Waste Reduction Week


  • Set up a green team of diverse staff who will investigate, document and motivate change in your business. Your green team should develop a waste reduction policy outlining the direction and specific commitment for improvements. Request that your suppliers comply with purchasing policies created by your green team. For help locating environmentally preferable products, services and companies committed to lessening the environmental impact of purchasing decisions, click here:. More info...
  • Conduct a waste assessment or audit and develop strategies to meet international waste standards such as ISO 14000. For instructions, visit the resources section of WRW in Canada website (search on "Waste Assessment") or ISO's website.
  • Cut down on paper use by networking computers and sharing files electronically. Use e-mail and voice-mail. Buy paper products with post-consumer recycled content. Do double-sided photocopying and encourage staff to use one-sided paper for scrap paper notepads. Recycle office paper and corrugated containers. Use routing slips or bulletin boards instead of multiple copies of reports. Ask to be removed from junk mailing lists. Visit the Canadian Marketing Association to get off unwanted mailing lists. Give old paper stock to schools, community groups and non-profit organizations.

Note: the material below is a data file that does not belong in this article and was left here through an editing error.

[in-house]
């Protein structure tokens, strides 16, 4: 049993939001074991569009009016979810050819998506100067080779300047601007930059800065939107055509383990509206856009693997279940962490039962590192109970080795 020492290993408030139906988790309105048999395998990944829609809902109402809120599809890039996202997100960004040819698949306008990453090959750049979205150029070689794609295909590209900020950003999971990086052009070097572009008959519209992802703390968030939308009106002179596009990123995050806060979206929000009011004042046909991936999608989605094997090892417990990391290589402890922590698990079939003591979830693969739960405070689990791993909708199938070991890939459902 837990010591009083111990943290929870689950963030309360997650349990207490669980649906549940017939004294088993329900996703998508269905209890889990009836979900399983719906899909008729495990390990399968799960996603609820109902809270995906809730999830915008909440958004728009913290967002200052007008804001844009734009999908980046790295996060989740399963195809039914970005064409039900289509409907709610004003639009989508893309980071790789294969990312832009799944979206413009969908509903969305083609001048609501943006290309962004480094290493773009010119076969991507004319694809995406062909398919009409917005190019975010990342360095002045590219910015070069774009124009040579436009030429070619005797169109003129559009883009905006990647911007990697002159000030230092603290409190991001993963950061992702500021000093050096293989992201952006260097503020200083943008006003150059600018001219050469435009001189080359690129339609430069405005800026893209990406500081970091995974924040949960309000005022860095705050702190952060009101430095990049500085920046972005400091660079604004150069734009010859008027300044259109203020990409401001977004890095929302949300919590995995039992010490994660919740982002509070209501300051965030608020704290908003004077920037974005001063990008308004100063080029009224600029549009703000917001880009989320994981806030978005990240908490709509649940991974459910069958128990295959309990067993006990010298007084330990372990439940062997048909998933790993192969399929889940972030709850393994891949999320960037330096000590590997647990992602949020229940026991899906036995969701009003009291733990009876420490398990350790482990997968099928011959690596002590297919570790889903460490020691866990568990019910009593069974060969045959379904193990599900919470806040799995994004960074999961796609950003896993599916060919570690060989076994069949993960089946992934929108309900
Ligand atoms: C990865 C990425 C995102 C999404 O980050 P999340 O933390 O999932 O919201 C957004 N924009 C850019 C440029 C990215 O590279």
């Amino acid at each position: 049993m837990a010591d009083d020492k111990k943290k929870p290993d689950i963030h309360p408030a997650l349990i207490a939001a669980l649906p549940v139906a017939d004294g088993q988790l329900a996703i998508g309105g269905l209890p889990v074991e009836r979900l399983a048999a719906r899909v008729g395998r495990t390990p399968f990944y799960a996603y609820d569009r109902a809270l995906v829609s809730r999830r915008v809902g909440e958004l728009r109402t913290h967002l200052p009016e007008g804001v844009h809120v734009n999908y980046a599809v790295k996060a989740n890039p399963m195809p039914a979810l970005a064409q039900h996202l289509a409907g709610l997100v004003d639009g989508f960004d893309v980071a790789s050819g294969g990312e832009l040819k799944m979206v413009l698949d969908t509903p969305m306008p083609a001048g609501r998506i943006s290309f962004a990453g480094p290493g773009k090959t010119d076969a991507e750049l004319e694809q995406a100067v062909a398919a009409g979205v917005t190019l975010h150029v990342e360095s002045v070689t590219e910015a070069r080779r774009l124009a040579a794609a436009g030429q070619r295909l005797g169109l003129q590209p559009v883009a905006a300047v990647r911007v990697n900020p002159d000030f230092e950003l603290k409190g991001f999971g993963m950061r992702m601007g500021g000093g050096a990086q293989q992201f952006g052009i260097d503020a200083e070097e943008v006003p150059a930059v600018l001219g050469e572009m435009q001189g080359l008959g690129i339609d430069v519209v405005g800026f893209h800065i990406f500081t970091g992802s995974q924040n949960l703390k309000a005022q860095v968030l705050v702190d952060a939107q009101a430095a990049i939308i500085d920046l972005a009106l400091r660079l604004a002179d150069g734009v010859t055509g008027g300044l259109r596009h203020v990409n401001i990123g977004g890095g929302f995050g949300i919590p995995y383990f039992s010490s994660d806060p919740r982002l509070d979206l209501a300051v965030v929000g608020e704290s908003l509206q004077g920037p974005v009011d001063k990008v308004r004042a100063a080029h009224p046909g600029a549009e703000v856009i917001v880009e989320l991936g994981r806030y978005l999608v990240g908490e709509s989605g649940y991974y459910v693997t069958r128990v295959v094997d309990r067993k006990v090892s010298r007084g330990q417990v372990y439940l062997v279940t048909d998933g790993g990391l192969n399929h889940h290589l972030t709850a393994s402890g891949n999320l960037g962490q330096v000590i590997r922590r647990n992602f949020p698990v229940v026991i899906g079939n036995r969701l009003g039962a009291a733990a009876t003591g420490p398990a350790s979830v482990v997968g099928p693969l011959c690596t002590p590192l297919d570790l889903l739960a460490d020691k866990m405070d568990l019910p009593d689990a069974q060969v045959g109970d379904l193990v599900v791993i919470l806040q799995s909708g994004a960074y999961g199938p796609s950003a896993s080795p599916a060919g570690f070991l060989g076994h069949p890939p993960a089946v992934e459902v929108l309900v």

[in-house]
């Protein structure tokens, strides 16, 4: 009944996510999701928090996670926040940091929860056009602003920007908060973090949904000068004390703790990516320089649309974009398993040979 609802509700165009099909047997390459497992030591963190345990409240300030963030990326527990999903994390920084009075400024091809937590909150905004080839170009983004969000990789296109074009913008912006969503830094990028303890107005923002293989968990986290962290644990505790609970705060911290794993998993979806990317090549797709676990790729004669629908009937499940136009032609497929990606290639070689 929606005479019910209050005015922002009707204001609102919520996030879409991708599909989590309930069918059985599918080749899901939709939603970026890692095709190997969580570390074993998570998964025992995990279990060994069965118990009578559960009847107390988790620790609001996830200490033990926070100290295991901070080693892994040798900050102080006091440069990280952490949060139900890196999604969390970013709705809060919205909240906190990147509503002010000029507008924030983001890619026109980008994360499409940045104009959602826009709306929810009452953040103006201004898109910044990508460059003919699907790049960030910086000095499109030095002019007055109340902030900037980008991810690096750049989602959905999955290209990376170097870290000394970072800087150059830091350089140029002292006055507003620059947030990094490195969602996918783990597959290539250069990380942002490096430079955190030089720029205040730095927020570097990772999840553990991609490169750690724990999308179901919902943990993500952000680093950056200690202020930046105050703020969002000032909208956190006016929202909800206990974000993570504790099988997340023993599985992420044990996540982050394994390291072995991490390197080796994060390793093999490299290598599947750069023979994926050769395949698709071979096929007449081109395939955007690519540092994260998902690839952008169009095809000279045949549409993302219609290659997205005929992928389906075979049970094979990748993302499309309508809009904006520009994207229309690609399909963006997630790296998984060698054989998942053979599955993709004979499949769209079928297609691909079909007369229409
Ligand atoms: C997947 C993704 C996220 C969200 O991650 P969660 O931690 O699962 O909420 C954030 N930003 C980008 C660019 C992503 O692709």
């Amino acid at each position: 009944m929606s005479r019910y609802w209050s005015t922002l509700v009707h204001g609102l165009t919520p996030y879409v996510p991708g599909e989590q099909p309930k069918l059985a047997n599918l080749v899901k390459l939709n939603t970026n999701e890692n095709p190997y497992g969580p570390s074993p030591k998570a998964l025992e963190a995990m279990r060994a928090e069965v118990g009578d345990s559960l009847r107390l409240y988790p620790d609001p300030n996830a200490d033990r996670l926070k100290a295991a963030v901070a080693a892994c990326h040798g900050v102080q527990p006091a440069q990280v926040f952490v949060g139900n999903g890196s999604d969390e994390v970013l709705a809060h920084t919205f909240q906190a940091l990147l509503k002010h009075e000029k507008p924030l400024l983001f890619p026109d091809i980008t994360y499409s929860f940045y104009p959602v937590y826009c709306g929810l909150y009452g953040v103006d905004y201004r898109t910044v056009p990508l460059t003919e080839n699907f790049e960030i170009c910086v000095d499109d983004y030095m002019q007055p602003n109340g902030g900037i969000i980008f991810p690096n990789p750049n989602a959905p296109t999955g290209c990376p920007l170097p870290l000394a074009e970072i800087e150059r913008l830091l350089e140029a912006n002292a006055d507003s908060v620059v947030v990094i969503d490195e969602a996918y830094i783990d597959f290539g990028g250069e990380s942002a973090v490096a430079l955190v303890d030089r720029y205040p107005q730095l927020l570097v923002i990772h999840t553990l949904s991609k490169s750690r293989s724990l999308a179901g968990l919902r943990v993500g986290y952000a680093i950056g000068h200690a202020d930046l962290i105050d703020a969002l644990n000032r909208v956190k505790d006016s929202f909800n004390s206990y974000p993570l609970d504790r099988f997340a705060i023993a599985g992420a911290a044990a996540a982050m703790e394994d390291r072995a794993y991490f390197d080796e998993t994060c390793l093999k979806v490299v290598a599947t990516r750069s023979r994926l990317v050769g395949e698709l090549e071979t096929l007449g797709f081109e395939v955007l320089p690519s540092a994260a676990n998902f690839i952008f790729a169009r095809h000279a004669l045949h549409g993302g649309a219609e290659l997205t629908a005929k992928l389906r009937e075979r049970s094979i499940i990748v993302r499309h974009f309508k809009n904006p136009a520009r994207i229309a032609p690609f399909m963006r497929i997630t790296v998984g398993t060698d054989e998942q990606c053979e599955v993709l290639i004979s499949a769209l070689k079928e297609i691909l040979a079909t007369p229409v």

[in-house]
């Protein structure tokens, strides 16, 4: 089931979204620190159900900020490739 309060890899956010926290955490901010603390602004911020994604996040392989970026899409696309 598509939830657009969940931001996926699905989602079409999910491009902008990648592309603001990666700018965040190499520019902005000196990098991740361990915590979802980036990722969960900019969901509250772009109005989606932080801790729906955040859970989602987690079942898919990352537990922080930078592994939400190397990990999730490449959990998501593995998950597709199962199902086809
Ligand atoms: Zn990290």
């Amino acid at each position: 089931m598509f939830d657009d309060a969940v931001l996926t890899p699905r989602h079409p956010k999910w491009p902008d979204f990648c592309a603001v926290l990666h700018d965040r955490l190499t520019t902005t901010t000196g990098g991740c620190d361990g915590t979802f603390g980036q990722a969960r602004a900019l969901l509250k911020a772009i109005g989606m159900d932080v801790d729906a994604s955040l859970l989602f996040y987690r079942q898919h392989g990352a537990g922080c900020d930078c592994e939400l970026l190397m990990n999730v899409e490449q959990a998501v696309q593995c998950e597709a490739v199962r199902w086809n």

• Switch to energy-efficient fluorescent or halogen lights. Turn off all unnecessary lights, computers and equipment after hours. Install a thermostat system to turn down heating and minimize air-conditioning during off-hours. Install motion sensors. Buy energy efficient appliances. Plant windbreaks and shade trees around your business.
  • Buy locally—it avoids the need for protective packaging and costly transportation. Support businesses that utilize recycled and other environmentally-friendly materials.
  • Recycle laser printer toner cartridges and copier machine developer.
  • Reduce packaging waste.
  • Target Zero Canada has documented the efforts of companies that have reduced their waste to almost nothing. Visit their website to find out how they did it—and then help spread the word!